OTHER INDIAN EATERIES IN THE CITY

ORIENTAL inside the Workshop mall in the centre of a town is a good place for cheap Indian food although I prefer My Diners. Nevertheless I had a decent mutton curry served with rice and salad. There are a couple of very cheap hole in the wall Indian food eateries both located on Yusuf Dadoo called AL-BARAKA and ALMASOOM TAKEAWAY & RESTAURANT; absolutely nothing to write home about but if you are watching the Rand they are two good choices. For thrill seekers the former has a rough and tumble Bukowski vibe to it and there is more chance of Jacob Zuma paying back that R250 million of taxpayers money he spent on his Nkandla homestead than bumping into another tourist.

The following places I haven’t sampled. I hear good things about LITTLE GUJERAT close to Victoria Market which does a variety of cheap vegetarian fare. For a more formal dining experience similar to Mali’s, LITTLE INDIA RESTAURANT ON MUSGRAVE gets almost equally dazzling reviews.

 

by Nicholas Peart

20th June 2016

(All rights reserved)

The Cookbook Which Will Change Your Opinion On Vegan Food

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Peace and Parsnips by Lee Watson is an astonishing book bursting with delicious and highly innovative recipes. For me this is more than just a standard vegan cookbook. Vegan food is still quite misunderstood (although this has been changing dramatically in just the last few years), which is a shame and sadly there are still the same old tired cliches being thrown around. Unfortunately there still exists a contingent of people who give Veganism a bad name and so the stereotypes continue.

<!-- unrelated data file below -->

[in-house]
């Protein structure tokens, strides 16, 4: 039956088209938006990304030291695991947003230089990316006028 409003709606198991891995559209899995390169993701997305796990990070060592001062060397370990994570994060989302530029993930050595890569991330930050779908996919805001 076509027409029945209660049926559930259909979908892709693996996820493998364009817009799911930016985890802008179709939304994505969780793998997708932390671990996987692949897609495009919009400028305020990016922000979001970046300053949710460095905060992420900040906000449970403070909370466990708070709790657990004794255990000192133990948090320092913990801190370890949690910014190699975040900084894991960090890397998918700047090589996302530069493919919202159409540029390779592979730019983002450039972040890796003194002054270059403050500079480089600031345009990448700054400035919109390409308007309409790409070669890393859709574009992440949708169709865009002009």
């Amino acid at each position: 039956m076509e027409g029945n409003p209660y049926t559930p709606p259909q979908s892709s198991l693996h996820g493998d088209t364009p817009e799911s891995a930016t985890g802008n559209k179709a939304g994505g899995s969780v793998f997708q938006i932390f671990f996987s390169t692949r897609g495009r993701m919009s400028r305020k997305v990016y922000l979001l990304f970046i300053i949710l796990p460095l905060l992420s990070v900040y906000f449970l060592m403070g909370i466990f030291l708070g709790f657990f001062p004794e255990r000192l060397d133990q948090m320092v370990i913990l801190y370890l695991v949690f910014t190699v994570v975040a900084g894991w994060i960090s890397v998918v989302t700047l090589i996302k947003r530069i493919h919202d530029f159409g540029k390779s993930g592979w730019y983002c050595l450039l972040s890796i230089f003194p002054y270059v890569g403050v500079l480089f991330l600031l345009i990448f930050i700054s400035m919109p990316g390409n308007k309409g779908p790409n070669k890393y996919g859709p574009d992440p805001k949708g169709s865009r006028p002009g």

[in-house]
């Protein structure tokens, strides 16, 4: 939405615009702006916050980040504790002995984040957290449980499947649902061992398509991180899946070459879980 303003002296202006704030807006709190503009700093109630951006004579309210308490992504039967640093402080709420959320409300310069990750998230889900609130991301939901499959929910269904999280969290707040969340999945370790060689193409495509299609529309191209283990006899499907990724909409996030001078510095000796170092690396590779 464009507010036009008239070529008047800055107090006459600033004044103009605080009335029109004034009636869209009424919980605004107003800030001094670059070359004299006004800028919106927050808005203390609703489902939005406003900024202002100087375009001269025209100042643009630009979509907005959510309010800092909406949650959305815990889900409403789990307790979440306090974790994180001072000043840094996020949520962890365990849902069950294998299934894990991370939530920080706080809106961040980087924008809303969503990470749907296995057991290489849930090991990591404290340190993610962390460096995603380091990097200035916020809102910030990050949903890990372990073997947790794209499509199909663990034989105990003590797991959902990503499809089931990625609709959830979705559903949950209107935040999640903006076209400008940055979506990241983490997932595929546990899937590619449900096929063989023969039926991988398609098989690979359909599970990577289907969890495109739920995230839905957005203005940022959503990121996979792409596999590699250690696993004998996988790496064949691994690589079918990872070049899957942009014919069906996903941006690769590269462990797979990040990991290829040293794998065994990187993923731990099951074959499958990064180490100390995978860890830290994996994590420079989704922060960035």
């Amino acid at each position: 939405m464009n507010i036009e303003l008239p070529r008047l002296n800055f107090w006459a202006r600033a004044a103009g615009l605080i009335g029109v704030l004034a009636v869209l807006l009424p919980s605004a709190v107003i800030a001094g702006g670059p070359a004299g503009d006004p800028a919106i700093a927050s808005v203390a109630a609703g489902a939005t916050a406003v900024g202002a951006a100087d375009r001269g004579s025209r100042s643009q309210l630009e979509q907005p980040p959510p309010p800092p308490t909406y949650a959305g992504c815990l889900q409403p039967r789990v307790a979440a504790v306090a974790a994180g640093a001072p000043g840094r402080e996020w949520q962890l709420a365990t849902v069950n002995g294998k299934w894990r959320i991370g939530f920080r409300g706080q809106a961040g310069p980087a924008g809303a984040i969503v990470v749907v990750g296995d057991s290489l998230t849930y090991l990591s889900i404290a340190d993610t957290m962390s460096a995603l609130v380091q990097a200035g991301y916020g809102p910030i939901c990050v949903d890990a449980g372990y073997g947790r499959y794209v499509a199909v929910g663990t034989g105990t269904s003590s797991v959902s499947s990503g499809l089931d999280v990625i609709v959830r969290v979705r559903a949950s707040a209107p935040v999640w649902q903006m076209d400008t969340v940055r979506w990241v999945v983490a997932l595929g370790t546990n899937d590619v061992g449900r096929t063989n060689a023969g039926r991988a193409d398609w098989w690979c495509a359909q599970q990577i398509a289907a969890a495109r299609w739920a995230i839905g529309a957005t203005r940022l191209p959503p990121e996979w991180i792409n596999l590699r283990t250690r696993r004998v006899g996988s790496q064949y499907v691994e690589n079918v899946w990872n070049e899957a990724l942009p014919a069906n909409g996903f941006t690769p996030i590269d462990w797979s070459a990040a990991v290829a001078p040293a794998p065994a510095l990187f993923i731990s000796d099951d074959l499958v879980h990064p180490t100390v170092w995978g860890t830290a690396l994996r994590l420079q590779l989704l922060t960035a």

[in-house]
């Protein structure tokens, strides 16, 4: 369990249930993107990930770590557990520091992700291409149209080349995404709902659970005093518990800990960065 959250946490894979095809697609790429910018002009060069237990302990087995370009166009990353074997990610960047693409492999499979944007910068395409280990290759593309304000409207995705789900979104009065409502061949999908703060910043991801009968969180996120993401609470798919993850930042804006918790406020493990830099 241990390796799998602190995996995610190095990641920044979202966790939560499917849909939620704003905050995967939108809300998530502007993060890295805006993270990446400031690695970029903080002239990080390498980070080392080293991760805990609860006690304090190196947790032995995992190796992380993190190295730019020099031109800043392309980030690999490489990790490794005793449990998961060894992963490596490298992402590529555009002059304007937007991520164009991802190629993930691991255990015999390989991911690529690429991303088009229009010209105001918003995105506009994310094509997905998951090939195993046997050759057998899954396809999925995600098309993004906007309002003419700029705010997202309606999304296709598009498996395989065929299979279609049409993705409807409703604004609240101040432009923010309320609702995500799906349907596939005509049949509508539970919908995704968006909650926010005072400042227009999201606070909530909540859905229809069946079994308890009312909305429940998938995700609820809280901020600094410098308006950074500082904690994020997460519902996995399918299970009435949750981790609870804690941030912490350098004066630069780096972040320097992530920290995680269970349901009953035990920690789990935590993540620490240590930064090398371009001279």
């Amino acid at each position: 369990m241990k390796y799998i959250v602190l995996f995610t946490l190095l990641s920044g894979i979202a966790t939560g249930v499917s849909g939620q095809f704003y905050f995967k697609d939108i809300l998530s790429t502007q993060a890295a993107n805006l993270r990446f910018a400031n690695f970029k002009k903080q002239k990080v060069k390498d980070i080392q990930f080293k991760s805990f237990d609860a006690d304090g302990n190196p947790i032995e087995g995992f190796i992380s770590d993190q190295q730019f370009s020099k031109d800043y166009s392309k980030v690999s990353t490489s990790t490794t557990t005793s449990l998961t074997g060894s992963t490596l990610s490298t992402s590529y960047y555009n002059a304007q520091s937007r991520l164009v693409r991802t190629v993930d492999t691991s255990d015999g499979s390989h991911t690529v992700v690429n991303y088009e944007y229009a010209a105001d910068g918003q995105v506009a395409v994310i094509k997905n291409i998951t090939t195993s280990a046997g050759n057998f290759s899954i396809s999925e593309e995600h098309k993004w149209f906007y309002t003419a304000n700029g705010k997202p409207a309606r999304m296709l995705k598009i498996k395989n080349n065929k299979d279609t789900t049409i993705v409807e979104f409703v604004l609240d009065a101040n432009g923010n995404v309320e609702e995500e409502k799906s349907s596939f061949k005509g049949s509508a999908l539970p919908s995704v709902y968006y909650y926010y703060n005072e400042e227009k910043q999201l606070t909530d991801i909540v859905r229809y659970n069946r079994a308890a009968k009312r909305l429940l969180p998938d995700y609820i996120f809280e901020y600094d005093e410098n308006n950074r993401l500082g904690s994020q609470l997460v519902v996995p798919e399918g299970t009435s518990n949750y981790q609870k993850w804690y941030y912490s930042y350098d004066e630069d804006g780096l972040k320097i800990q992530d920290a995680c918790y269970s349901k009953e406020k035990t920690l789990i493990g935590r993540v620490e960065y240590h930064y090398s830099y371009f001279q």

Peace and Parsnips smashes all these stereotypes and preconceived notions to smithereens. Where it really excels is in presenting vegan food in an exciting, adventurous and interesting way. And it is a cookbook with attitude, which is refreshing as most cookbooks can be a dull and bland experience. If you are a fan of Anthony Bourdain, then you will love this book. And like Bourdain, Watson has travelled extensively around the world and this can be seen clearly in the book. He also has a fantastic blog called the Beach House Kitchen, which contains hundreds of delicious vegan recipes as well as lots of great photos from his world travels.